Wednesday, February 14, 2007

HEARTS IN BONDAGE

...so last Fall i went to a costume shop with my kid, and was amazed at the Goth/slut-wear costumes that were available for both adults and children. the world had become safe for kinkiness - especially the commercial variety - and i thought this was a major enough social change that i ran a Goth-tume feature during the run-up to Halloween.

last week, i went into a CVS, and there was a seasonal Valentine's Day display...and amongst the candy hearts and mylar-balloons-on-a-stick were:



















well now, me thought...ain't they cute? i'm sure they were intended for a "cute couple" to show the world how they were locked together in a relationship. but on the other hand - B & D had become acceptable enough to make it into the mainstream...for only $1.99, too.

um...with the usual legal disclaimers, of course:








and this sober warning:









uh, yeah...doyathink? let's not take things TOO far, B's & G's.

NP: RC in SF sent this fun link: http://www.weird.tv/

PEEVE DE JOUR: major winter storm outside today. where are the sunny, 70 degree temperatures of yester year...you know, in December '06?

JOIE DE JOUR: returned from Gulf Coast, FLA yesterday afternoon, and was thinking while stuck in Pulaski Skyway traffic how this was the first trip down there where i didn't eat any grouper. not as crazedevengelical for this species of fish as so many are...so it was great to hear almost simultaneously on NPR that a DNA check of Tampa Bay area restaurants had revealed that most 'grouper' simply ain't...it's Asian catfish or some other foreign, farm-raised cheapo breed that the 'traunts pass off as legit. so by not imbibing, i opted out of the Great Fish Fraud of '07.

CSI: Phillipi Creek Seafood Shack?

N.B.A.T.W.P. (Never Be At The Wrong Party):

this is R. Stevie Moore's dad:

LEGENDARY BASSIST BOB MOORE TO BE SALUTED IN FEBRUARY AS NEXT NASHVILLE CAT AT THE COUNTRY MUSIC HALL OF FAME® AND MUSEUM

NASHVILLE, Tenn., January 24, 2007 – The Country Music Hall of Fame® and Museum’s quarterly program series Nashville Cats: A Celebration of Music City Session Players returns on Saturday, February 17, with a salute to legendary bassist Bob Moore. The 2:00 p.m. program, which will be held in the Museum’s Ford Theater, is included with Museum admission and is free to Museum members.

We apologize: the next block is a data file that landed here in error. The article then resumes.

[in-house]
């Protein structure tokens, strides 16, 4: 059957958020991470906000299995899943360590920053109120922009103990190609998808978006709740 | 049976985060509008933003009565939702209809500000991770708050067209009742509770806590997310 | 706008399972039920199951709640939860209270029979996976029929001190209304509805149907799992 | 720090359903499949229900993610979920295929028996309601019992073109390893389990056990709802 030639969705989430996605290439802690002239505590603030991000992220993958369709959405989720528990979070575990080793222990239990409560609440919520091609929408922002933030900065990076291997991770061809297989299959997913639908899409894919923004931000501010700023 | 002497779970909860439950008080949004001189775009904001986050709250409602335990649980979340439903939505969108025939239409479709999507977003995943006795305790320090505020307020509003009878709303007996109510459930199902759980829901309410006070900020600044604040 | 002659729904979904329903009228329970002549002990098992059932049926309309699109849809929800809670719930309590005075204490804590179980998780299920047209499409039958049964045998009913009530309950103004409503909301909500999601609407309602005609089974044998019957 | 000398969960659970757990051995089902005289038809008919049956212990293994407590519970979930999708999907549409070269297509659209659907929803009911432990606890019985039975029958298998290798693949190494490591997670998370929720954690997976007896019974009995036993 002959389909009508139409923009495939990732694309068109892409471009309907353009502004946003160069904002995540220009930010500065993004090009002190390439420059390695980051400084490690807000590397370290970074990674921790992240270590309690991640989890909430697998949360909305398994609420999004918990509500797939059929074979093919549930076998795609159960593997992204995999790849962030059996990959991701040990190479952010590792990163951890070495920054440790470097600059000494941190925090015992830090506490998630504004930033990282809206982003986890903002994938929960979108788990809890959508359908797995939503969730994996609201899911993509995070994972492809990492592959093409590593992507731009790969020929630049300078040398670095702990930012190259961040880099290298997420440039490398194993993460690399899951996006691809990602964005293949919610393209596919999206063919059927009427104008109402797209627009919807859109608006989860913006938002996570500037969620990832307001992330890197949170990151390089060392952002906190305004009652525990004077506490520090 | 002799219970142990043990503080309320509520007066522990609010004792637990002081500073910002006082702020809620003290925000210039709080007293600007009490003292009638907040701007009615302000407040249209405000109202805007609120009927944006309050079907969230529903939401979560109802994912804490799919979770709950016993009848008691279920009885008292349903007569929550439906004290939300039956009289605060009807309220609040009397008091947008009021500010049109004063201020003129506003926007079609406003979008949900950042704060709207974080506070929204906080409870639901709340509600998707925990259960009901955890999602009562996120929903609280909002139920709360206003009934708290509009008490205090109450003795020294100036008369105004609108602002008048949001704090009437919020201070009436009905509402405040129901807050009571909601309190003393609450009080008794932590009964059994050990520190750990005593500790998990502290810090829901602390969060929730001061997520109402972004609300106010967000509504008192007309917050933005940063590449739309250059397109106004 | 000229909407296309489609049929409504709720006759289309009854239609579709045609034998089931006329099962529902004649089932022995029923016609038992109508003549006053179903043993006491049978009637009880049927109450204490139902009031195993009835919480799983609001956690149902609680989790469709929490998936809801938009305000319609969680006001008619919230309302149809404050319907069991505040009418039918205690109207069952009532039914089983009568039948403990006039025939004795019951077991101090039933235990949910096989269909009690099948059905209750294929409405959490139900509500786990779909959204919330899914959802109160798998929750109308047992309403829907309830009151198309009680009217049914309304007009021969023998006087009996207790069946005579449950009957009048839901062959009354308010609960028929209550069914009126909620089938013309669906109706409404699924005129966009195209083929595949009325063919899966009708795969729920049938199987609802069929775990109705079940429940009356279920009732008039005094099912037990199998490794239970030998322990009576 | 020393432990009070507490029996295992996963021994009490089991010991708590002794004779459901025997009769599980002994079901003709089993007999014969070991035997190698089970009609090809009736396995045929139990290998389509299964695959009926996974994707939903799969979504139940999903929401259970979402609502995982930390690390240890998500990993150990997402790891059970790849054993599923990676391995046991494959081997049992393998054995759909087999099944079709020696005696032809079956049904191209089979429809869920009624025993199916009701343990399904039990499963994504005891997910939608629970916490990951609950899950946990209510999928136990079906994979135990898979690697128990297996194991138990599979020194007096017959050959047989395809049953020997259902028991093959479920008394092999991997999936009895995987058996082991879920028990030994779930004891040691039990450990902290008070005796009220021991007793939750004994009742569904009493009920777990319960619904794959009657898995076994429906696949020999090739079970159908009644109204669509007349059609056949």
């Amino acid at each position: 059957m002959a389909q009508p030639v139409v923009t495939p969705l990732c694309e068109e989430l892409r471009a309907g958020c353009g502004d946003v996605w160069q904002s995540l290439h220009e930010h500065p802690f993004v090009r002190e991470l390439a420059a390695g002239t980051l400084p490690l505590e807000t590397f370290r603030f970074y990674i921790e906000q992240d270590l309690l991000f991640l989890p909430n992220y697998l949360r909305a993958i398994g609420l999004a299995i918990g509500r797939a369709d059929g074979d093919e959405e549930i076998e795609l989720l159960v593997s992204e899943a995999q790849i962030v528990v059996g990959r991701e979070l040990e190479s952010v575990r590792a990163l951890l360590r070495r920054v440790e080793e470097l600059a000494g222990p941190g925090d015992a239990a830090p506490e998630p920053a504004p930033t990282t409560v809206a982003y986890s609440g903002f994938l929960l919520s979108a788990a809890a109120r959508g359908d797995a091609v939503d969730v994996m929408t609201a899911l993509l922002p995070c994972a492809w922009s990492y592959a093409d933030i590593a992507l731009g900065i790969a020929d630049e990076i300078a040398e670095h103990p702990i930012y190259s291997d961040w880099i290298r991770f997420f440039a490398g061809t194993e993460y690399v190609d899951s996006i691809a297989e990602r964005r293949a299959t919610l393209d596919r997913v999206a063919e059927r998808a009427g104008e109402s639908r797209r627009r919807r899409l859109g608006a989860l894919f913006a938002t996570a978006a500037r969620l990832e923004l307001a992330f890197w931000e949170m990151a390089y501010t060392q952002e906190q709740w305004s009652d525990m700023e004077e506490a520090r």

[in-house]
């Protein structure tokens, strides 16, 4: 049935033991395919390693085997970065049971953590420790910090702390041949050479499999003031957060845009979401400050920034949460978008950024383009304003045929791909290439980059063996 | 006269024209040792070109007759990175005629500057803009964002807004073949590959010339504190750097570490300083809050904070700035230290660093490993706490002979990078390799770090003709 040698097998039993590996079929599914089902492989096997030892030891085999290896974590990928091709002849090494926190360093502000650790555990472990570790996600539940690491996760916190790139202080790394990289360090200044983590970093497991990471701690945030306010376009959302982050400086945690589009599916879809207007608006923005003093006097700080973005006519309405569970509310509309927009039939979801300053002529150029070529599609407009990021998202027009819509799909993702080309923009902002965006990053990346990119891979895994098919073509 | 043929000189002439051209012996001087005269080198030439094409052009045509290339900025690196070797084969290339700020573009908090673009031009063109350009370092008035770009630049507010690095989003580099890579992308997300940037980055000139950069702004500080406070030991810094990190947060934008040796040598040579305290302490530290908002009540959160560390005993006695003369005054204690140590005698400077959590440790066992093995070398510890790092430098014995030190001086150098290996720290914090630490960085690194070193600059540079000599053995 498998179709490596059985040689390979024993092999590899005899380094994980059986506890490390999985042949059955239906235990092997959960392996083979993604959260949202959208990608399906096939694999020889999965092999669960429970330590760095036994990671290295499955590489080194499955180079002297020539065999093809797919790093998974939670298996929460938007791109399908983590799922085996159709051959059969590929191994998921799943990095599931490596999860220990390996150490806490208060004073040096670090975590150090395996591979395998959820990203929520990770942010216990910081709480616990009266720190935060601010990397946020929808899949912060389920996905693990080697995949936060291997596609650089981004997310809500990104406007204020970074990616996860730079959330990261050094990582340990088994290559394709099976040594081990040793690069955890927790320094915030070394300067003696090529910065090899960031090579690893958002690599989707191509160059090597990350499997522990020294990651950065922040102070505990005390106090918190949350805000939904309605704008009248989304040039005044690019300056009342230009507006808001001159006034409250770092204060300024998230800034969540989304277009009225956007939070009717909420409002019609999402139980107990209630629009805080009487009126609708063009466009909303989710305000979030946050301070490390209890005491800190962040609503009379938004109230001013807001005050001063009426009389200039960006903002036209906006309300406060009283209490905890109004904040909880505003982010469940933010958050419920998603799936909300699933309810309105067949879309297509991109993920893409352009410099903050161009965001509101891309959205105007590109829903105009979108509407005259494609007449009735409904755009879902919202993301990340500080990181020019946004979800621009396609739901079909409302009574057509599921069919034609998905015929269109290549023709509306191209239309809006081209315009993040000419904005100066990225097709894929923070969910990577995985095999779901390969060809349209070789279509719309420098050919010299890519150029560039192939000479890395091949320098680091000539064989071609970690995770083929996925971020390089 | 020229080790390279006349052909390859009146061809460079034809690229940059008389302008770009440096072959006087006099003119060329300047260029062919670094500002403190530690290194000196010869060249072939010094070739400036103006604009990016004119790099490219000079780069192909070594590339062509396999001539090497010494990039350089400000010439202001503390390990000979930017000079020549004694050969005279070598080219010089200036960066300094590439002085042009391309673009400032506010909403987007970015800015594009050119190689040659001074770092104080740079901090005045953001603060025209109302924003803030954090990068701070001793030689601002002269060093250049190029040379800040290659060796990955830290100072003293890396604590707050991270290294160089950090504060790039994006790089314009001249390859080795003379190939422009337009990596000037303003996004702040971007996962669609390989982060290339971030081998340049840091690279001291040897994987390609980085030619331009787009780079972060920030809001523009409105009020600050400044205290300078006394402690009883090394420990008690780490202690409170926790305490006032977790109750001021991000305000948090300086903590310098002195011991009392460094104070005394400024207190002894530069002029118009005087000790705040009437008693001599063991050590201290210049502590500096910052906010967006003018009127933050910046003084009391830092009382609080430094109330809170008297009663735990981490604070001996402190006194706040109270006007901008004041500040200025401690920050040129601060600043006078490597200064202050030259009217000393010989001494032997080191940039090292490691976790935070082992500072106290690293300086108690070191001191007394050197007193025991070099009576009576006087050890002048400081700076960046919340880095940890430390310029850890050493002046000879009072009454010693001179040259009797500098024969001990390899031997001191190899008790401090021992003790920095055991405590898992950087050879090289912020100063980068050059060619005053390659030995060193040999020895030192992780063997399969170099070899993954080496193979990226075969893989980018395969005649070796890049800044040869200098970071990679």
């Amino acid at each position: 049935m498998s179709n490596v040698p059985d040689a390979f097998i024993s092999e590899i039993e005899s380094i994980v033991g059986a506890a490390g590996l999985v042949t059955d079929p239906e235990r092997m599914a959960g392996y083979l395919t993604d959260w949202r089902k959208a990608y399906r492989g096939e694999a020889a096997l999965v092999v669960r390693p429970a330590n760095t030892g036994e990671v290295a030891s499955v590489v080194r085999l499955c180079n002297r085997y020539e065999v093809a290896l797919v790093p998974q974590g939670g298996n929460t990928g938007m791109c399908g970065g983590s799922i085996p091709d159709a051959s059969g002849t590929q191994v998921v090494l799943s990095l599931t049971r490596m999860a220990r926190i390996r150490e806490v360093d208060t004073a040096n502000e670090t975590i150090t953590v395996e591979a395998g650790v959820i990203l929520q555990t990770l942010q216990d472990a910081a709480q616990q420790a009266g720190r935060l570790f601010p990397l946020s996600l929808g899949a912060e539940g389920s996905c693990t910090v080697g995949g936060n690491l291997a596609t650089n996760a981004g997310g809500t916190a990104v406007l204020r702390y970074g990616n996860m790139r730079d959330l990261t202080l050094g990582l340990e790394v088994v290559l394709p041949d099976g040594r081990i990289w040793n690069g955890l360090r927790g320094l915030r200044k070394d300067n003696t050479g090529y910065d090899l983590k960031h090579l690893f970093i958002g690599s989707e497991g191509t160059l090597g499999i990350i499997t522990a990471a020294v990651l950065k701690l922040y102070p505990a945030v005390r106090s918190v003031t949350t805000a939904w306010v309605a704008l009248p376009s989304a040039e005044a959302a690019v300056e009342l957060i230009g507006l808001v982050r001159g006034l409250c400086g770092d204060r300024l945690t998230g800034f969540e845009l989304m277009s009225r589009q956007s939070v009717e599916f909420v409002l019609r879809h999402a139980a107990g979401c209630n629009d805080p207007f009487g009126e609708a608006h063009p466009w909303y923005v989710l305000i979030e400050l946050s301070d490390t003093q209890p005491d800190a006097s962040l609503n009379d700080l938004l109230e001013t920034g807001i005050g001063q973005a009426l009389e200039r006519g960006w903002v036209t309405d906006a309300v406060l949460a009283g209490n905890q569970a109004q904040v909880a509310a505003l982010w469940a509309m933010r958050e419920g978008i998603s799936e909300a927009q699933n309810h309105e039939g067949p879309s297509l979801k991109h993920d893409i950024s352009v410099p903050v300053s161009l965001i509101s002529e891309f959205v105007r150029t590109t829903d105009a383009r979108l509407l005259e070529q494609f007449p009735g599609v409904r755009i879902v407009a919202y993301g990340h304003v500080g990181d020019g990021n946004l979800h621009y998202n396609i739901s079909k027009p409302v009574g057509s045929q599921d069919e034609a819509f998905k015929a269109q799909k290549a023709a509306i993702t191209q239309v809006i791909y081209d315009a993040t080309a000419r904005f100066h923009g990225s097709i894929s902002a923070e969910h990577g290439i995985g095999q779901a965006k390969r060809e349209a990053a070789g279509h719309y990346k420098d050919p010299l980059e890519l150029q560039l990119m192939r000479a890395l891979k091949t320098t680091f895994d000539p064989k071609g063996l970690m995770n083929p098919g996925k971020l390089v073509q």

In a career spanning sixty years, Nashville native Bob Moore has played bass on over 17,000 recordings, making him one of the most recorded musicians in history. From the 1950s on, Moore contributed to a host of #1 country hits including Bobby Helms’ “Fraulein,” Marty Robbins’ “El Paso,” Roger Miller’s “King of the Road,” Loretta Lynn’s “Coal Miner’s Daughter” and Conway Twitty’s “Hello Darlin’.” Moore also played on classic recordings like Elvis Presley’s “It’s Now or Never” and Patsy Cline’s “Crazy.”

As a member of Nashville’s celebrated “A-Team,” his impeccable meter along with his subtle yet commanding style made Moore’s bass lines the foundation for a myriad of artists recording in Nashville for four decades. Moore’s studio credits span

Bob Loyce Moore was born November 30, 1932, in Nashville to humble beginnings. Barely out of diapers, he was drawn to the sounds of his grandmother’s phonograph and broadcasts of the Grand Ole Opry. By age 15 Moore had transitioned from shining shoes outside the Ryman Auditorium to playing bass onstage with country comedians and Opry regulars Jamup & Honey. Soon afterward, Moore landed a prestigious job playing bass for Paul Howard's Arkansas Cotton Pickers, which would help open the door for him to back the likes of Eddy Arnold, Jimmy Dickens, Flatt & Scruggs and Andy Griffith, among others.

By age 20 Moore was playing with Red Foley in Springfield, Missouri, and Marty Robbins in Nashville, Tennessee. Tired of commuting between the two cities, Moore returned in 1954 to Nashville where he became primarily a studio musician. As part of the “A-Team” of virtuosos, Moore helped usher in the lushly orchestrated Nashville Sound, which attracted top artists and producers to Music City.

He worked regularly on sessions with Elvis Presley and, in 1959, he was an early investor in Monument Records, where he served as Roy Orbison’s orchestra leader. Moore was also a sideman for Jerry Lee Lewis from 1983-1985.

Although widely known as a successful country session musician, Moore also performed at the Newport Jazz Festival and recorded with Arthur Fiedler and the Boston Pops, experimental rock guitarist Harvey Mandel and premier jazz guitarist Hank Garland, to name a few.

More information about the Country Music Hall of Fame and Museum is available at http://www.countrymusichalloffame.com/site/ or by calling (615) 416-2001.

cb...where are you?






NEW JERSEY

2 Comments:

Anonymous JK said...

"Experimental" rock guitarist Harvey Mandel? Well, maybe experimental by Nashville standards.

Like Gram Parsons was an experimental interpreter of Buck Owens songs. :-)

11:12 PM  
Blogger CBeezwax said...

well...he did once climb down from Y'allympus and play with Canned Heat.

cb

7:59 AM  

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